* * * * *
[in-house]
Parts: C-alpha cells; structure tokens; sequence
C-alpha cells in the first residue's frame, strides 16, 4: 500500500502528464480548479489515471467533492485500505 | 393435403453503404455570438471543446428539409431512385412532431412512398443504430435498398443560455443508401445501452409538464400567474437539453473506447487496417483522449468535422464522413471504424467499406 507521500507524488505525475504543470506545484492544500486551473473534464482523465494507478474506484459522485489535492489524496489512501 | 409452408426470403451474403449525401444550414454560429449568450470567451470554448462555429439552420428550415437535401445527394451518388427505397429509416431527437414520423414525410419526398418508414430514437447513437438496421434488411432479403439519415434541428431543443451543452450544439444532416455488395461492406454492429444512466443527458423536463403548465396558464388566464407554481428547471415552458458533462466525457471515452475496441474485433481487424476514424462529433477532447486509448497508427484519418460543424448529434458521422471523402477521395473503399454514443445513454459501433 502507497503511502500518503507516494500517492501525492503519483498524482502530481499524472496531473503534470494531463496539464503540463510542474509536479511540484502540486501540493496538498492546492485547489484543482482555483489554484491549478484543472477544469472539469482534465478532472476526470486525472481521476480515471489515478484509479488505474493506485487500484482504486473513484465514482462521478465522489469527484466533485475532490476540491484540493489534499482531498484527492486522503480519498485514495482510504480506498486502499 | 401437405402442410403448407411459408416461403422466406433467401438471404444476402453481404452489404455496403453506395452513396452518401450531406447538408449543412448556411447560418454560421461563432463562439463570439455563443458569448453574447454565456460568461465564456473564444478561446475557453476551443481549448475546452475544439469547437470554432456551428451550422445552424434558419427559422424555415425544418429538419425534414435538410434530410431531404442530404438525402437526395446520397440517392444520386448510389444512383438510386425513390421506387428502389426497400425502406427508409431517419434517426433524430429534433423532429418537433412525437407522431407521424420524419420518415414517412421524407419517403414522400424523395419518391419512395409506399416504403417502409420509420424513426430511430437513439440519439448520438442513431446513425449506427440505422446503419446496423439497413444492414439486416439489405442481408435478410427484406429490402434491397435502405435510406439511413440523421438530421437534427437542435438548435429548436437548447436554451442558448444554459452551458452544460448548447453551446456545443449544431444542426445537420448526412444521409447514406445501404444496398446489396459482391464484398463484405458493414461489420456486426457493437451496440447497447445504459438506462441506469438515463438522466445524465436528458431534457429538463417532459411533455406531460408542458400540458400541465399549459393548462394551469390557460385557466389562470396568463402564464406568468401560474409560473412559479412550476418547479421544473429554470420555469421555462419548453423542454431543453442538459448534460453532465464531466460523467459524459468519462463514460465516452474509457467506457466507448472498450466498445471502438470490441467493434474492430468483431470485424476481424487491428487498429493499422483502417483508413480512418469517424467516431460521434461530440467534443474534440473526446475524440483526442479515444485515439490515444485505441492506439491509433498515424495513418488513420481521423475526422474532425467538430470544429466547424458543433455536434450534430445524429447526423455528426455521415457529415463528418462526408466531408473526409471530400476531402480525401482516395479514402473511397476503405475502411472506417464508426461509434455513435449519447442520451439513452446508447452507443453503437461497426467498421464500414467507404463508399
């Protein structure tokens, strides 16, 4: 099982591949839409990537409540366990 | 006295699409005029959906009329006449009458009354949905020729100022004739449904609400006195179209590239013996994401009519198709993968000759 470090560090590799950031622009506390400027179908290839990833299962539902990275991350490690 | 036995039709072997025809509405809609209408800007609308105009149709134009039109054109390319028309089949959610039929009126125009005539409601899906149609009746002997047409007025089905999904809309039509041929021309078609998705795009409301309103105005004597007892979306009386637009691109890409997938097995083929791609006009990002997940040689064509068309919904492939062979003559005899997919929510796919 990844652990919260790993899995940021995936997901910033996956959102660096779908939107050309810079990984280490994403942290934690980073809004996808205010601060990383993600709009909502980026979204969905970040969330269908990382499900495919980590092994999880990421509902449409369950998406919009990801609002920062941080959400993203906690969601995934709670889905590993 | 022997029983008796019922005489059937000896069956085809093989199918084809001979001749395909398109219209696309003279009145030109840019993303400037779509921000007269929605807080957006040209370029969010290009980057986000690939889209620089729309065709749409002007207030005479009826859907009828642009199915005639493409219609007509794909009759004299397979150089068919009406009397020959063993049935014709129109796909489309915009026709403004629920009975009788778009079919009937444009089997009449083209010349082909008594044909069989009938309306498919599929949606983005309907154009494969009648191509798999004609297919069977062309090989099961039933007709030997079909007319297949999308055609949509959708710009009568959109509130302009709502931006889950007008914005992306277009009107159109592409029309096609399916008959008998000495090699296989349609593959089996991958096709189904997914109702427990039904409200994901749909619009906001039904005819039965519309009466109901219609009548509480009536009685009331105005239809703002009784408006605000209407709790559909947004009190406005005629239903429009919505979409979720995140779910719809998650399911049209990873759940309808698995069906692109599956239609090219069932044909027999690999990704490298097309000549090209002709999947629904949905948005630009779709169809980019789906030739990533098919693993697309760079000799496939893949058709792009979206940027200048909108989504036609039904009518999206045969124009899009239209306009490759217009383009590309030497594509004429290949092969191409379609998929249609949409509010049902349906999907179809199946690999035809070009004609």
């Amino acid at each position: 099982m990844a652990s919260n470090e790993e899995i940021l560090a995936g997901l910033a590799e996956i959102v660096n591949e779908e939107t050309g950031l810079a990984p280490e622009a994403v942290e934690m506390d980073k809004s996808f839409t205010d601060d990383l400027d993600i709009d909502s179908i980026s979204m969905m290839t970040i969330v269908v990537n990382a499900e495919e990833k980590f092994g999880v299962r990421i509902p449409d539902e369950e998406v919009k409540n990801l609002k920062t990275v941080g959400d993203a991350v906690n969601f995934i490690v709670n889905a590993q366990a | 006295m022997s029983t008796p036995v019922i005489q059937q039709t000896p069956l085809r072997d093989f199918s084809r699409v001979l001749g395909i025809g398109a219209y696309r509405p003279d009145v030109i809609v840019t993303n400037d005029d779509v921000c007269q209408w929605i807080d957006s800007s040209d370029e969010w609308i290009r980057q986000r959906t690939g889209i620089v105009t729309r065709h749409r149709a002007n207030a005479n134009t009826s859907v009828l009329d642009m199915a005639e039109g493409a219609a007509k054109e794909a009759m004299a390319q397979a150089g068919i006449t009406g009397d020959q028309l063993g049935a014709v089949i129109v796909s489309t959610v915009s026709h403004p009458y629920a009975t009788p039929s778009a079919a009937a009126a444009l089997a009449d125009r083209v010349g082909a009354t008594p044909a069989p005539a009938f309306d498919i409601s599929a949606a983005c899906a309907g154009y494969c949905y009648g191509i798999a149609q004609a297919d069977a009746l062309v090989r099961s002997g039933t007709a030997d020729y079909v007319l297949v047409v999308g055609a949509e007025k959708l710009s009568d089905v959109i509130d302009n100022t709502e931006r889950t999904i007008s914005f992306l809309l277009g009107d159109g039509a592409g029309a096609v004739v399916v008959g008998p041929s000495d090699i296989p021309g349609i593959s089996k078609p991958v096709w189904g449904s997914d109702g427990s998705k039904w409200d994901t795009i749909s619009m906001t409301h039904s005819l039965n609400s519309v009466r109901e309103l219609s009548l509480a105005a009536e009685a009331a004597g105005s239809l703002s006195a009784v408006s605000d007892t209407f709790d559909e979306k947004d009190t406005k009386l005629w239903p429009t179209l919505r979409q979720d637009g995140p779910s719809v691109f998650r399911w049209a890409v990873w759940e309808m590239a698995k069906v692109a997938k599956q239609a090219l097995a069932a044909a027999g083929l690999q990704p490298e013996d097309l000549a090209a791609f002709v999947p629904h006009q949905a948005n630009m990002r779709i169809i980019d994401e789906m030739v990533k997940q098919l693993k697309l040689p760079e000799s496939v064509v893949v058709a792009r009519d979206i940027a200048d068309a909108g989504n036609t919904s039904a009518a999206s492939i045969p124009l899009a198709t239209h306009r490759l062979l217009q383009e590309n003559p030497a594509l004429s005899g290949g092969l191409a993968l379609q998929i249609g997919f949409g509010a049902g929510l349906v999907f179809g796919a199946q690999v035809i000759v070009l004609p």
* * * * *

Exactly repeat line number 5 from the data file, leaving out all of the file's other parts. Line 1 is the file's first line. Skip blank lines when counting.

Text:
């Amino acid at each position: 099982m990844a652990s919260n470090e790993e899995i940021l560090a995936g997901l910033a590799e996956i959102v660096n591949e779908e939107t050309g950031l810079a990984p280490e622009a994403v942290e934690m506390d980073k809004s996808f839409t205010d601060d990383l400027d993600i709009d909502s179908i980026s979204m969905m290839t970040i969330v269908v990537n990382a499900e495919e990833k980590f092994g999880v299962r990421i509902p449409d539902e369950e998406v919009k409540n990801l609002k920062t990275v941080g959400d993203a991350v906690n969601f995934i490690v709670n889905a590993q366990a | 006295m022997s029983t008796p036995v019922i005489q059937q039709t000896p069956l085809r072997d093989f199918s084809r699409v001979l001749g395909i025809g398109a219209y696309r509405p003279d009145v030109i809609v840019t993303n400037d005029d779509v921000c007269q209408w929605i807080d957006s800007s040209d370029e969010w609308i290009r980057q986000r959906t690939g889209i620089v105009t729309r065709h749409r149709a002007n207030a005479n134009t009826s859907v009828l009329d642009m199915a005639e039109g493409a219609a007509k054109e794909a009759m004299a390319q397979a150089g068919i006449t009406g009397d020959q028309l063993g049935a014709v089949i129109v796909s489309t959610v915009s026709h403004p009458y629920a009975t009788p039929s778009a079919a009937a009126a444009l089997a009449d125009r083209v010349g082909a009354t008594p044909a069989p005539a009938f309306d498919i409601s599929a949606a983005c899906a309907g154009y494969c949905y009648g191509i798999a149609q004609a297919d069977a009746l062309v090989r099961s002997g039933t007709a030997d020729y079909v007319l297949v047409v999308g055609a949509e007025k959708l710009s009568d089905v959109i509130d302009n100022t709502e931006r889950t999904i007008s914005f992306l809309l277009g009107d159109g039509a592409g029309a096609v004739v399916v008959g008998p041929s000495d090699i296989p021309g349609i593959s089996k078609p991958v096709w189904g449904s997914d109702g427990s998705k039904w409200d994901t795009i749909s619009m906001t409301h039904s005819l039965n609400s519309v009466r109901e309103l219609s009548l509480a105005a009536e009685a009331a004597g105005s239809l703002s006195a009784v408006s605000d007892t209407f709790d559909e979306k947004d009190t406005k009386l005629w239903p429009t179209l919505r979409q979720d637009g995140p779910s719809v691109f998650r399911w049209a890409v990873w759940e309808m590239a698995k069906v692109a997938k599956q239609a090219l097995a069932a044909a027999g083929l690999q990704p490298e013996d097309l000549a090209a791609f002709v999947p629904h006009q949905a948005n630009m990002r779709i169809i980019d994401e789906m030739v990533k997940q098919l693993k697309l040689p760079e000799s496939v064509v893949v058709a792009r009519d979206i940027a200048d068309a909108g989504n036609t919904s039904a009518a999206s492939i045969p124009l899009a198709t239209h306009r490759l062979l217009q383009e590309n003559p030497a594509l004429s005899g290949g092969l191409a993968l379609q998929i249609g997919f949409g509010a049902g929510l349906v999907f179809g796919a199946q690999v035809i000759v070009l004609p």